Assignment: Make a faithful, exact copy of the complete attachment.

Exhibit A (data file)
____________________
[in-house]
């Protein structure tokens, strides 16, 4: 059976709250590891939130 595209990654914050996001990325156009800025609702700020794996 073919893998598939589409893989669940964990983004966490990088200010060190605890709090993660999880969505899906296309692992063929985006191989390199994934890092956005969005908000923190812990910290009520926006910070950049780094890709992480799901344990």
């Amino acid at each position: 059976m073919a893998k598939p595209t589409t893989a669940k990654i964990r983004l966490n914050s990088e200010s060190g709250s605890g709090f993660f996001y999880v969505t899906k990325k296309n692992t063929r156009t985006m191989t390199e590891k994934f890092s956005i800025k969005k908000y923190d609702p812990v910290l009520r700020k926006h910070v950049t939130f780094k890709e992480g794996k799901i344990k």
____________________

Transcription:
[in-house]
């Protein structure tokens, strides 16, 4: 059976709250590891939130 595209990654914050996001990325156009800025609702700020794996 073919893998598939589409893989669940964990983004966490990088200010060190605890709090993660999880969505899906296309692992063929985006191989390199994934890092956005969005908000923190812990910290009520926006910070950049780094890709992480799901344990």
């Amino acid at each position: 059976m073919a893998k598939p595209t589409t893989a669940k990654i964990r983004l966490n914050s990088e200010s060190g709250s605890g709090f993660f996001y999880v969505t899906k990325k296309n692992t063929r156009t985006m191989t390199e590891k994934f890092s956005i800025k969005k908000y923190d609702p812990v910290l009520r700020k926006h910070v950049t939130f780094k890709e992480g794996k799901i344990k």